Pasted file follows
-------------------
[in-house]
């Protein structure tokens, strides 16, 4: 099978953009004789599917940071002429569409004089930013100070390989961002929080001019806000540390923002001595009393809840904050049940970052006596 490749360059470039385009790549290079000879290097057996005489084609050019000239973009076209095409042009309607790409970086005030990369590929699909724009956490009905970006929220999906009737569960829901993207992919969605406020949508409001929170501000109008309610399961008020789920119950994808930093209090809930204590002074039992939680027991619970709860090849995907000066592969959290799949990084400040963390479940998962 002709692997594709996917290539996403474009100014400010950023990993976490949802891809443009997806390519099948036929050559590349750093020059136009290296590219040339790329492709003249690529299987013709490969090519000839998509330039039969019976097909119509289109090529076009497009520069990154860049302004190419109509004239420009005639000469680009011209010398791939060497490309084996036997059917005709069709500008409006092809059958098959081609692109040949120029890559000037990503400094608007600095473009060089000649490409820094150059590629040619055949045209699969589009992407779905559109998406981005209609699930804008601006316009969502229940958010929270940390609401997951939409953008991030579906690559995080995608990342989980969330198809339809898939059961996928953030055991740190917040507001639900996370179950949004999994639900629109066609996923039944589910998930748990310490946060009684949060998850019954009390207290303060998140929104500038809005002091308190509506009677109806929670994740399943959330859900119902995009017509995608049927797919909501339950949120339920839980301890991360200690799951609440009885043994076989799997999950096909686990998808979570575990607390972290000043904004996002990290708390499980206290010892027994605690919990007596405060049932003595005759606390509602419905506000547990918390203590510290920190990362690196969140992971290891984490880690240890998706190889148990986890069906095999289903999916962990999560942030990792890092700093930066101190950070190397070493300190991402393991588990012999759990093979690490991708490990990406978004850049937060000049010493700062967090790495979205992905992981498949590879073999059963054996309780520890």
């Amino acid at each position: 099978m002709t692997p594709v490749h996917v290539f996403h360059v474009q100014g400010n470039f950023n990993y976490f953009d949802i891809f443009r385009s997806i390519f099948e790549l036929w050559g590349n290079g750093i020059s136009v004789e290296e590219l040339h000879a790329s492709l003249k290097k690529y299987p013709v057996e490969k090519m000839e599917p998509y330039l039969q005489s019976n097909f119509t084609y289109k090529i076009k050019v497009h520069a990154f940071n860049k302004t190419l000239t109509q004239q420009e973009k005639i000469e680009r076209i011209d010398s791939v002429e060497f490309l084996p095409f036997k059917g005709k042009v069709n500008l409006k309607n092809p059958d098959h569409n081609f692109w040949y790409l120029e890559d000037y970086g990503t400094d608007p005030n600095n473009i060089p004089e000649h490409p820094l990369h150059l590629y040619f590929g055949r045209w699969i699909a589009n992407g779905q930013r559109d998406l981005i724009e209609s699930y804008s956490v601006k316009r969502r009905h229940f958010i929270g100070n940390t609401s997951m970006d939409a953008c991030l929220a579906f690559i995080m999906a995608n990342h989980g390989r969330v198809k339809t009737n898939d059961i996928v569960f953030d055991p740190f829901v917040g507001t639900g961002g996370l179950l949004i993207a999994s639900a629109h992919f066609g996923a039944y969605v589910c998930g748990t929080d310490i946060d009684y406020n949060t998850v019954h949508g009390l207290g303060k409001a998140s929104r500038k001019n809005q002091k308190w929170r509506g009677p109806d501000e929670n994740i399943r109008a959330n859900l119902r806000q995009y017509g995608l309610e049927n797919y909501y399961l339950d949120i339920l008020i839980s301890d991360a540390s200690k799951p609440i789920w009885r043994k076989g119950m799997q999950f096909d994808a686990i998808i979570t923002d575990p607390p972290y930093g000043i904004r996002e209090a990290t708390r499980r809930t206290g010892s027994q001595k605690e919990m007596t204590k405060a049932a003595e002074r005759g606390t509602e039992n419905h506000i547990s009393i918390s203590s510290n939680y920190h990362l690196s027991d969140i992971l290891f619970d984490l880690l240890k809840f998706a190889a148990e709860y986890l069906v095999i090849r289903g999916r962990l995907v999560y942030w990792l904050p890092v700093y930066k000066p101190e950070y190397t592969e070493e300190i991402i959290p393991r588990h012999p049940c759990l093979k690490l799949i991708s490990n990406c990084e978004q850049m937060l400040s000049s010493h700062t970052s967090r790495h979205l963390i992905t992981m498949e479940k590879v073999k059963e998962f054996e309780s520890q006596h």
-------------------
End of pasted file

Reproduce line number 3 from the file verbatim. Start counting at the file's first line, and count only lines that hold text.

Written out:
């Amino acid at each position: 099978m002709t692997p594709v490749h996917v290539f996403h360059v474009q100014g400010n470039f950023n990993y976490f953009d949802i891809f443009r385009s997806i390519f099948e790549l036929w050559g590349n290079g750093i020059s136009v004789e290296e590219l040339h000879a790329s492709l003249k290097k690529y299987p013709v057996e490969k090519m000839e599917p998509y330039l039969q005489s019976n097909f119509t084609y289109k090529i076009k050019v497009h520069a990154f940071n860049k302004t190419l000239t109509q004239q420009e973009k005639i000469e680009r076209i011209d010398s791939v002429e060497f490309l084996p095409f036997k059917g005709k042009v069709n500008l409006k309607n092809p059958d098959h569409n081609f692109w040949y790409l120029e890559d000037y970086g990503t400094d608007p005030n600095n473009i060089p004089e000649h490409p820094l990369h150059l590629y040619f590929g055949r045209w699969i699909a589009n992407g779905q930013r559109d998406l981005i724009e209609s699930y804008s956490v601006k316009r969502r009905h229940f958010i929270g100070n940390t609401s997951m970006d939409a953008c991030l929220a579906f690559i995080m999906a995608n990342h989980g390989r969330v198809k339809t009737n898939d059961i996928v569960f953030d055991p740190f829901v917040g507001t639900g961002g996370l179950l949004i993207a999994s639900a629109h992919f066609g996923a039944y969605v589910c998930g748990t929080d310490i946060d009684y406020n949060t998850v019954h949508g009390l207290g303060k409001a998140s929104r500038k001019n809005q002091k308190w929170r509506g009677p109806d501000e929670n994740i399943r109008a959330n859900l119902r806000q995009y017509g995608l309610e049927n797919y909501y399961l339950d949120i339920l008020i839980s301890d991360a540390s200690k799951p609440i789920w009885r043994k076989g119950m799997q999950f096909d994808a686990i998808i979570t923002d575990p607390p972290y930093g000043i904004r996002e209090a990290t708390r499980r809930t206290g010892s027994q001595k605690e919990m007596t204590k405060a049932a003595e002074r005759g606390t509602e039992n419905h506000i547990s009393i918390s203590s510290n939680y920190h990362l690196s027991d969140i992971l290891f619970d984490l880690l240890k809840f998706a190889a148990e709860y986890l069906v095999i090849r289903g999916r962990l995907v999560y942030w990792l904050p890092v700093y930066k000066p101190e950070y190397t592969e070493e300190i991402i959290p393991r588990h012999p049940c759990l093979k690490l799949i991708s490990n990406c990084e978004q850049m937060l400040s000049s010493h700062t970052s967090r790495h979205l963390i992905t992981m498949e479940k590879v073999k059963e998962f054996e309780s520890q006596h």